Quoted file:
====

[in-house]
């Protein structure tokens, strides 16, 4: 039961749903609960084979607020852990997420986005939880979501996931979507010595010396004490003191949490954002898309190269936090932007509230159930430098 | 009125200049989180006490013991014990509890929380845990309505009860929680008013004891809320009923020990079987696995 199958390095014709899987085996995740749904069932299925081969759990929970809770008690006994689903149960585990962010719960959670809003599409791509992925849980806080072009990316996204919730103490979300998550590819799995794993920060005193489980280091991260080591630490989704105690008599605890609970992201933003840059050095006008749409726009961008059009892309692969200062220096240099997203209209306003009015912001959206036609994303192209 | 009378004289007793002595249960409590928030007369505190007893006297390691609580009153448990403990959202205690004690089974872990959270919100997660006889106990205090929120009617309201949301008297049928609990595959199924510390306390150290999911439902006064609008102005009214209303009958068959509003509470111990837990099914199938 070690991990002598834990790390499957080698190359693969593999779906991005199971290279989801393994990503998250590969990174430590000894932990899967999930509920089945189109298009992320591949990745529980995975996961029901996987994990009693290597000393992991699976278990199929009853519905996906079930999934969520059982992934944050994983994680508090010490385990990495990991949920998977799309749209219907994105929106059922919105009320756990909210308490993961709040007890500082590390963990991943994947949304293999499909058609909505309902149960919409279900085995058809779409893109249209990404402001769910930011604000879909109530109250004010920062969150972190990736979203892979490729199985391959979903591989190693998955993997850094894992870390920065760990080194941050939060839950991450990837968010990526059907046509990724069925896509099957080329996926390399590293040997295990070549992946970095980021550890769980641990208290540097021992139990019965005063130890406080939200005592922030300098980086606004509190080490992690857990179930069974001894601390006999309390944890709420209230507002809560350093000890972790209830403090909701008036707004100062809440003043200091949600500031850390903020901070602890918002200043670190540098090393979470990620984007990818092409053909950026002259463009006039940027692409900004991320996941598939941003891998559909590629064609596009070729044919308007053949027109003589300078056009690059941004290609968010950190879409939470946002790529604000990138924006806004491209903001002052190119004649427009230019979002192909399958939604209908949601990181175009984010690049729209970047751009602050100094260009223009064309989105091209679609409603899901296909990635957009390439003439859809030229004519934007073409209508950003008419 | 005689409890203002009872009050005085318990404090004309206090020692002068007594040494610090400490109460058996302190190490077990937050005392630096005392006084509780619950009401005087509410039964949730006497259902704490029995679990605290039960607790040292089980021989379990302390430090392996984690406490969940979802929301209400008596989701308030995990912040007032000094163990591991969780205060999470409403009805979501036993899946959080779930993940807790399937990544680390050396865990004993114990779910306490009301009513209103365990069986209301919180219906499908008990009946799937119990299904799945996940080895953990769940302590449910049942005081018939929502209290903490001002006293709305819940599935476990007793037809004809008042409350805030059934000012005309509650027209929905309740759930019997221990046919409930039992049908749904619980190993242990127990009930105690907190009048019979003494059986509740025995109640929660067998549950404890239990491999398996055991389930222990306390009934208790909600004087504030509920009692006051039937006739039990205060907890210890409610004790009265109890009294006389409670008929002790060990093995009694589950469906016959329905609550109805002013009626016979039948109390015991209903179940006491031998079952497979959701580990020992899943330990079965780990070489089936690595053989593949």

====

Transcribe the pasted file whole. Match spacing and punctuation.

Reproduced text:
[in-house]
């Protein structure tokens, strides 16, 4: 039961749903609960084979607020852990997420986005939880979501996931979507010595010396004490003191949490954002898309190269936090932007509230159930430098 | 009125200049989180006490013991014990509890929380845990309505009860929680008013004891809320009923020990079987696995 199958390095014709899987085996995740749904069932299925081969759990929970809770008690006994689903149960585990962010719960959670809003599409791509992925849980806080072009990316996204919730103490979300998550590819799995794993920060005193489980280091991260080591630490989704105690008599605890609970992201933003840059050095006008749409726009961008059009892309692969200062220096240099997203209209306003009015912001959206036609994303192209 | 009378004289007793002595249960409590928030007369505190007893006297390691609580009153448990403990959202205690004690089974872990959270919100997660006889106990205090929120009617309201949301008297049928609990595959199924510390306390150290999911439902006064609008102005009214209303009958068959509003509470111990837990099914199938 070690991990002598834990790390499957080698190359693969593999779906991005199971290279989801393994990503998250590969990174430590000894932990899967999930509920089945189109298009992320591949990745529980995975996961029901996987994990009693290597000393992991699976278990199929009853519905996906079930999934969520059982992934944050994983994680508090010490385990990495990991949920998977799309749209219907994105929106059922919105009320756990909210308490993961709040007890500082590390963990991943994947949304293999499909058609909505309902149960919409279900085995058809779409893109249209990404402001769910930011604000879909109530109250004010920062969150972190990736979203892979490729199985391959979903591989190693998955993997850094894992870390920065760990080194941050939060839950991450990837968010990526059907046509990724069925896509099957080329996926390399590293040997295990070549992946970095980021550890769980641990208290540097021992139990019965005063130890406080939200005592922030300098980086606004509190080490992690857990179930069974001894601390006999309390944890709420209230507002809560350093000890972790209830403090909701008036707004100062809440003043200091949600500031850390903020901070602890918002200043670190540098090393979470990620984007990818092409053909950026002259463009006039940027692409900004991320996941598939941003891998559909590629064609596009070729044919308007053949027109003589300078056009690059941004290609968010950190879409939470946002790529604000990138924006806004491209903001002052190119004649427009230019979002192909399958939604209908949601990181175009984010690049729209970047751009602050100094260009223009064309989105091209679609409603899901296909990635957009390439003439859809030229004519934007073409209508950003008419 | 005689409890203002009872009050005085318990404090004309206090020692002068007594040494610090400490109460058996302190190490077990937050005392630096005392006084509780619950009401005087509410039964949730006497259902704490029995679990605290039960607790040292089980021989379990302390430090392996984690406490969940979802929301209400008596989701308030995990912040007032000094163990591991969780205060999470409403009805979501036993899946959080779930993940807790399937990544680390050396865990004993114990779910306490009301009513209103365990069986209301919180219906499908008990009946799937119990299904799945996940080895953990769940302590449910049942005081018939929502209290903490001002006293709305819940599935476990007793037809004809008042409350805030059934000012005309509650027209929905309740759930019997221990046919409930039992049908749904619980190993242990127990009930105690907190009048019979003494059986509740025995109640929660067998549950404890239990491999398996055991389930222990306390009934208790909600004087504030509920009692006051039937006739039990205060907890210890409610004790009265109890009294006389409670008929002790060990093995009694589950469906016959329905609550109805002013009626016979039948109390015991209903179940006491031998079952497979959701580990020992899943330990079965780990070489089936690595053989593949």